|921. ||JULY 1991 Issue|
|Book Review: Sale of Goods Carried by Sea by Charles Debattista|
Lee, Kiat Seng  Sing JLS 279 (Jul)
|922. ||JULY 1991 Issue|
|Book Review: Phipson on Evidence by M. N. Howard, Peter Crane and Daniel A. Hochberg (Eds.) (14th Edition)|
Choo, Han Teck  Sing JLS 281 (Jul)
|923. ||JULY 1991 Issue|
|Book Review: Law of Insolvency by Ian Fletcher|
Tan, Terence  Sing JLS 284 (Jul)
|924. ||DECEMBER 1990 Issue|
|The Diceyan Perspective of Supremacy and the Constitution of Singapore|
Penna, L. R. (1990) 32 Mal. Law Rev. 207 (Dec)
The quintessence of the supremacy of the constitution according to Dicey lies in the constitution (1) being written, (2) being rigid, and (3) providing for judicial review. This article examines the existence of these criteria in the constitution of Singapore. As relevant local case law is very limited, an effort is made to interpret the provisions of the constitution, mostly in the context of the experience inn the working of the pertinent provisions of the constitution of India and Malaysia, which are germane to the constitution of Singapore.
|925. ||DECEMBER 1990 Issue|
|Hearsay - A Doctrine in Retreat - A Re-Appraisal of the Hearsay Rule in Singapore|
Chin, Tet Yung (1990) 32 Mal. Law Rev. 239 (Dec)
This article discusses the scope of the hearsay rule in the light of recent developments. Two issues raised in recent judgements - mechanically-generated evidence and statements of intention - are also analysed. Finally, the article discusses the implications of a trial system without juries on the rules of evidence, in particular, the hearsay rule.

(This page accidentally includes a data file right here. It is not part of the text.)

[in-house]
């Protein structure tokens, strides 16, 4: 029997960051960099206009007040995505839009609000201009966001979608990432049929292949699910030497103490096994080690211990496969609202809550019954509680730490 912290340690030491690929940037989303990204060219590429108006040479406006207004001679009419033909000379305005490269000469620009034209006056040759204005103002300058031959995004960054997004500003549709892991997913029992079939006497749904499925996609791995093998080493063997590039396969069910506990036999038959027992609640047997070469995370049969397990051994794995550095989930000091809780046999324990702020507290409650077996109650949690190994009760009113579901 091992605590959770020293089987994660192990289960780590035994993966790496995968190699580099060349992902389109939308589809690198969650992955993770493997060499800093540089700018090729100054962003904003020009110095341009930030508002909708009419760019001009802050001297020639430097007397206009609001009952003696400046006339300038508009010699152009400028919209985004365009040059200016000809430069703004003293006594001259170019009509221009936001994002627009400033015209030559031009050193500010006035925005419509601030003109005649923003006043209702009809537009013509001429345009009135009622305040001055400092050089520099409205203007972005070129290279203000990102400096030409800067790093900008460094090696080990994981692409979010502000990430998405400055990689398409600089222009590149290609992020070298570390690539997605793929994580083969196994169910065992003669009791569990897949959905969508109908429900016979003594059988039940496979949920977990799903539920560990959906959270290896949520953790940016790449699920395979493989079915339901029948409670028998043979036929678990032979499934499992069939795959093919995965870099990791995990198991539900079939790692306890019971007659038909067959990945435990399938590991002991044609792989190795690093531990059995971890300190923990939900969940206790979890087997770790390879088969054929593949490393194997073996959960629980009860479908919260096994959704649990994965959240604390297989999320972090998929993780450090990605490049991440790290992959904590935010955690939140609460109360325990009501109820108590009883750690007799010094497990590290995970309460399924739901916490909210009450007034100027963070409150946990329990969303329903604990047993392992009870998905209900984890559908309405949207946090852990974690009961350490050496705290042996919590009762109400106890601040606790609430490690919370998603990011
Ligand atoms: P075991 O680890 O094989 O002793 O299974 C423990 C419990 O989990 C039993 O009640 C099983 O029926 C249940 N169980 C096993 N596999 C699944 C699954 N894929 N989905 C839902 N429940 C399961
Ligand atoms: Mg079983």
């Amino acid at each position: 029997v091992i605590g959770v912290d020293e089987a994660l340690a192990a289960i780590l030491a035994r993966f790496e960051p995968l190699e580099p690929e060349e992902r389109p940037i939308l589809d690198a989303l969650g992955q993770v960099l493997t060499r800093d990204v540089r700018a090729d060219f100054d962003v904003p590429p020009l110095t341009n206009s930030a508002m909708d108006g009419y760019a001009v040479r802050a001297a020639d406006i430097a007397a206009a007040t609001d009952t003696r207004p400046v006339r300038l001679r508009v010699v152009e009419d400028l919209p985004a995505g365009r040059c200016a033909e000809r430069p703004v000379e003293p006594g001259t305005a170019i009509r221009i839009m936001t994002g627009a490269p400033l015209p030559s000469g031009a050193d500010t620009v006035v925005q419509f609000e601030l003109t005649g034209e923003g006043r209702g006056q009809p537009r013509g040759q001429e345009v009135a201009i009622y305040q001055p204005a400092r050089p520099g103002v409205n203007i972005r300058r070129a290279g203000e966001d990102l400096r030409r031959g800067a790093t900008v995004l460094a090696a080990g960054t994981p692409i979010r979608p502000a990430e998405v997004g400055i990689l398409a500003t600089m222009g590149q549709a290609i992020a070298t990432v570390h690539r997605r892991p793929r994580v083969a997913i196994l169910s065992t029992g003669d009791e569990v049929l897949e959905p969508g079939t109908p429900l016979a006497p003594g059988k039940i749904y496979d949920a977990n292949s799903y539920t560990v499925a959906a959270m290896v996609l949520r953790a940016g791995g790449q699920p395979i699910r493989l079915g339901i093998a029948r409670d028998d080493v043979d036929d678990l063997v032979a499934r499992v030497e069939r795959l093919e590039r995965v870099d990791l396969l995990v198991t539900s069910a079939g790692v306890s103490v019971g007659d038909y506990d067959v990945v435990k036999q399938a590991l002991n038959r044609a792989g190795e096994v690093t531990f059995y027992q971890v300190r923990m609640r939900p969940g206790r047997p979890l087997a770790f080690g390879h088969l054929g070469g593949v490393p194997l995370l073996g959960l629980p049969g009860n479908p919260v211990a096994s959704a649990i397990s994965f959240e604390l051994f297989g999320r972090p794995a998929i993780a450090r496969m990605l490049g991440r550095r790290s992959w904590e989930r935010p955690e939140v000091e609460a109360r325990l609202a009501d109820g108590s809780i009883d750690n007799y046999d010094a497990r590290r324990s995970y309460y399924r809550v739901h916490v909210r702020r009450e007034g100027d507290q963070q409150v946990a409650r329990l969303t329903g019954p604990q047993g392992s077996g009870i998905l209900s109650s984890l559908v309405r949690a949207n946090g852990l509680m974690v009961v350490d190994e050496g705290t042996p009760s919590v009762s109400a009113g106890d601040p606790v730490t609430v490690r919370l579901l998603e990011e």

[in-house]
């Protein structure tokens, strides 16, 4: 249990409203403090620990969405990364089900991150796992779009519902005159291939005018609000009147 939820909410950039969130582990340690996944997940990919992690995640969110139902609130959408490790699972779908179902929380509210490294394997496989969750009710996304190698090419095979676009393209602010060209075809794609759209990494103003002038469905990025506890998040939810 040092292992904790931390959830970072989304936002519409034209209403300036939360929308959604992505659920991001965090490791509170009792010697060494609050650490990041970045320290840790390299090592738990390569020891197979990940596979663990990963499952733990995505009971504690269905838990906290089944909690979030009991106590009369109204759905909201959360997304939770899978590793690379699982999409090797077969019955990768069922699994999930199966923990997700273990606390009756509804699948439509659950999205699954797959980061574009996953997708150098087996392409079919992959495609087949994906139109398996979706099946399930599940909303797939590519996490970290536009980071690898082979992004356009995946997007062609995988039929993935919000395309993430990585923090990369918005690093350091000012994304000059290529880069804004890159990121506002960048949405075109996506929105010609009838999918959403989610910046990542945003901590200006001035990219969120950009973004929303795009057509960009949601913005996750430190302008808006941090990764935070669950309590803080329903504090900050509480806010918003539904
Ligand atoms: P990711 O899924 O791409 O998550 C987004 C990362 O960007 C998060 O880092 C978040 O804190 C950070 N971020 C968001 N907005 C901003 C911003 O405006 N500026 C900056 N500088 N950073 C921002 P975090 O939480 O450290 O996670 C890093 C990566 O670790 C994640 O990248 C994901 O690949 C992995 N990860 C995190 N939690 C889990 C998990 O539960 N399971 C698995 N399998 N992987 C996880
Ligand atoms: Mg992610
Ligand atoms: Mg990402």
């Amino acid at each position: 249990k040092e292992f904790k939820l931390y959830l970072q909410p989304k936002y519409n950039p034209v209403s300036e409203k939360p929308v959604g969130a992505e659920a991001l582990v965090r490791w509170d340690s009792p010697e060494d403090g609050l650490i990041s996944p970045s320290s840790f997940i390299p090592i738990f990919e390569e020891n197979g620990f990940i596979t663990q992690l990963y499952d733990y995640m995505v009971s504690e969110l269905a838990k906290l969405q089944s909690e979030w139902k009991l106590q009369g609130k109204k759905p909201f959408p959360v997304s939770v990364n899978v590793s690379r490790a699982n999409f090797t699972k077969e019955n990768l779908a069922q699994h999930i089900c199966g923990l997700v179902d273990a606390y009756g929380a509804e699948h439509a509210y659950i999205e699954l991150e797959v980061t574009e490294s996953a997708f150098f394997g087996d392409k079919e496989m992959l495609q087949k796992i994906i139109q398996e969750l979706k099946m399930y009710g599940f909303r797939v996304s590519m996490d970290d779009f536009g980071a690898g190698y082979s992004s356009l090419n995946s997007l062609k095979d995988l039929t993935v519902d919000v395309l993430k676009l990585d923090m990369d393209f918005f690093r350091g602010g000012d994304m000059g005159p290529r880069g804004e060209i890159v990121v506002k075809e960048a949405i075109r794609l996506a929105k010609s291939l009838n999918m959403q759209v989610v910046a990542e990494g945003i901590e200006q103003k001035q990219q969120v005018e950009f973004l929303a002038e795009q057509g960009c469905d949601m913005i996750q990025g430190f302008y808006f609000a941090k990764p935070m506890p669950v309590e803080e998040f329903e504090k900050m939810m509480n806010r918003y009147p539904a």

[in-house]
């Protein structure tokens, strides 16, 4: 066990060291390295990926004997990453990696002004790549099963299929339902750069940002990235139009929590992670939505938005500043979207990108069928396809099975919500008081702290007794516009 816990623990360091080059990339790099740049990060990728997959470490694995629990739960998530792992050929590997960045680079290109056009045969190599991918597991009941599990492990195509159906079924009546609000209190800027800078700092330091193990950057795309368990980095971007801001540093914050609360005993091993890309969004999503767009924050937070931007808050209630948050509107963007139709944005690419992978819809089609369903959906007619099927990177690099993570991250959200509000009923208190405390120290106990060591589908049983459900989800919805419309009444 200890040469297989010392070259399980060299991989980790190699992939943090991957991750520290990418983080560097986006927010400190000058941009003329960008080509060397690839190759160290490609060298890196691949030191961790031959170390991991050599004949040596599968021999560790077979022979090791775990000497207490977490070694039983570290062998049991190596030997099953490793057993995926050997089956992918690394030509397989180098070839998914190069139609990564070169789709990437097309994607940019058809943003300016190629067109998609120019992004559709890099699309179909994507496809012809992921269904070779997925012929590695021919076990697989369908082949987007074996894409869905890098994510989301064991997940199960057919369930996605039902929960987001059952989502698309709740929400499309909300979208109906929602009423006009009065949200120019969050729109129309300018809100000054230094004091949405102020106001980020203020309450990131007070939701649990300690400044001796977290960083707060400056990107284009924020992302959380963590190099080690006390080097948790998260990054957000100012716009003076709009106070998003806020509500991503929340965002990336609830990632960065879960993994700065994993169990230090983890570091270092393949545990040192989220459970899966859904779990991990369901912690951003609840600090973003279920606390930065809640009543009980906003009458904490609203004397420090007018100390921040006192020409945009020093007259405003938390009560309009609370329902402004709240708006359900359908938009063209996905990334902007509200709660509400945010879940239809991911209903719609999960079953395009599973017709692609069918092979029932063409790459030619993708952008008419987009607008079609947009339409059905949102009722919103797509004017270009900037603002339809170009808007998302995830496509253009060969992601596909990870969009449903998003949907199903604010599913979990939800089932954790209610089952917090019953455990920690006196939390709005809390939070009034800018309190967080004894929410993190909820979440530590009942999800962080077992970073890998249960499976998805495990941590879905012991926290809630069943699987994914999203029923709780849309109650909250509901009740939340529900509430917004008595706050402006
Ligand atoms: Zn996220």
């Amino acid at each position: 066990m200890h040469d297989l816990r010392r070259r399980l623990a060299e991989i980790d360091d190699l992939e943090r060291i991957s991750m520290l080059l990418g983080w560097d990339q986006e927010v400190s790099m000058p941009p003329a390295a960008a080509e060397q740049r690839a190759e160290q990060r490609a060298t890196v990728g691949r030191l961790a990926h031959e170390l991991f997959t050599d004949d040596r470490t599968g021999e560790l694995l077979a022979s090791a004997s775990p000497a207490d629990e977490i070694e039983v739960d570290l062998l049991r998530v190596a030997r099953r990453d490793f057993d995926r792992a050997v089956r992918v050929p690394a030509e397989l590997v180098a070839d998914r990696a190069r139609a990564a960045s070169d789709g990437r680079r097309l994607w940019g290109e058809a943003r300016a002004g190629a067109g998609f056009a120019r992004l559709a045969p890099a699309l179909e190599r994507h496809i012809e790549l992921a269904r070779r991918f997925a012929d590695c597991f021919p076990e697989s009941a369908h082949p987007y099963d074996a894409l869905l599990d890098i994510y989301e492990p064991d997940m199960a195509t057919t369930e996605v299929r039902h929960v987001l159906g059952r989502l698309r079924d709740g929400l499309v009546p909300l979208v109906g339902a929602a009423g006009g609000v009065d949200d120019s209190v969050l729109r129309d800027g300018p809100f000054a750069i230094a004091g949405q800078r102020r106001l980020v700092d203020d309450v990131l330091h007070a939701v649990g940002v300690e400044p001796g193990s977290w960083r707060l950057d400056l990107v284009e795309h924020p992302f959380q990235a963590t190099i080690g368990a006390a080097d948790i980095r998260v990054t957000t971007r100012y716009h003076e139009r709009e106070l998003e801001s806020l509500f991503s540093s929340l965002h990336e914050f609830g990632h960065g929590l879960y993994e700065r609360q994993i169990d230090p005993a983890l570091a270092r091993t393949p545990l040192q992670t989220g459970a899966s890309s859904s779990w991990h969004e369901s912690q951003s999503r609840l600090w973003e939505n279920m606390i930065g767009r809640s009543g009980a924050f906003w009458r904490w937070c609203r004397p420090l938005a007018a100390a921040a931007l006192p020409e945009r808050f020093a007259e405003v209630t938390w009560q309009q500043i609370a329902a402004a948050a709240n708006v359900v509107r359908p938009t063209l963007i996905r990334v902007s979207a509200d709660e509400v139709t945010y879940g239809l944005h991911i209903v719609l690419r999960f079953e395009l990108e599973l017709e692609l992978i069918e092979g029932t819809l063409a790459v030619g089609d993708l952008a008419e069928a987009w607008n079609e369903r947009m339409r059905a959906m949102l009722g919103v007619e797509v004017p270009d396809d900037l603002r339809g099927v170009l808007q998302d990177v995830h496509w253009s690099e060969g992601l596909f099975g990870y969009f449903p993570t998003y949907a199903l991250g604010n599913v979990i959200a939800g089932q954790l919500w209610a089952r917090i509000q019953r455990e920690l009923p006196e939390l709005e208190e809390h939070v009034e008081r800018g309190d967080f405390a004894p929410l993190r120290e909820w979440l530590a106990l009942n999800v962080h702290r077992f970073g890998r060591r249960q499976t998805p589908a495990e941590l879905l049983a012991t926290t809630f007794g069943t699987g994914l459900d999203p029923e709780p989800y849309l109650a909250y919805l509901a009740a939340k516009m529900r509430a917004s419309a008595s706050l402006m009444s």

|926. ||DECEMBER 1990 Issue|
|Four Contemporary Natural Law Theories|
Whang, Shang Ying (1990) 32 Mal. Law Rev. 254 (Dec)
This article considers the salient arguments of John Finnis, Philip Soper, Michael Detmold, and Deryck Beyleveld and Roger Brownsword, all of whom published important works on jurisprudence in the 1980s. Their theories challenge the prevalent Legal Positivist assumption that law and morality are logically separate. Some argue that a connection exits between the two in the purpose of law; others in its procedural aspects. Drawing on the insights of Aristotle, Aquinas and Kant, amongst others, these writers have revived and redefined the hitherto moribund tradition of Natural Law theorising.
|927. ||DECEMBER 1990 Issue|
|The General Exception of Necessity under the Singapore Penal Code|
Tan, Cheng Han (1990) 32 Mal. Law Rev. 271 (Dec)
|928. ||DECEMBER 1990 Issue|
|Plain English in Commercial Contracts|
Hwang, Michael (1990) 32 Mal. Law Rev. 296 (Dec)
What is plain English? What are its advantages in commercial contracts? What are the objections to its use? Are those objections valid? How difficult is it to draft in Plain English? Whither Plain English?
|929. ||DECEMBER 1990 Issue|
|General Anti-Tax Avoidance Provisions: The Singapore Position and Australasian Comparisons|
Telfer, John H. (1990) 32 Mal. Law Rev. 311 (Dec)
This article considers the general tax avoidance provision contained in section 33 of the Singapore Income Tax Act in the context of similar provisions in other countries, particularly in Australasia (i.e. Australia and New Zealand). This article first looks at some of the terms in section 33, and at how they might be interpreted. It then considers, in the light of the Australian and New Zealand experience, some of the difficulties of producing definitive interpretations of provisions like section 33. finally, the application in Singapore of the doctrine of fiscal nullity is discussed. Its likely exclusion by the existence of section 33 is noted. Its possible application to some transactions involving dealings with countries with which Singapore has double tax agreements is also considered.
|930. ||DECEMBER 1990 Issue|
|Twenty-Third Session of the United Nations Commission on International Trade Law|
Goh, Phai Cheng (1990) 32 Mal. Law Rev. 322 (Dec)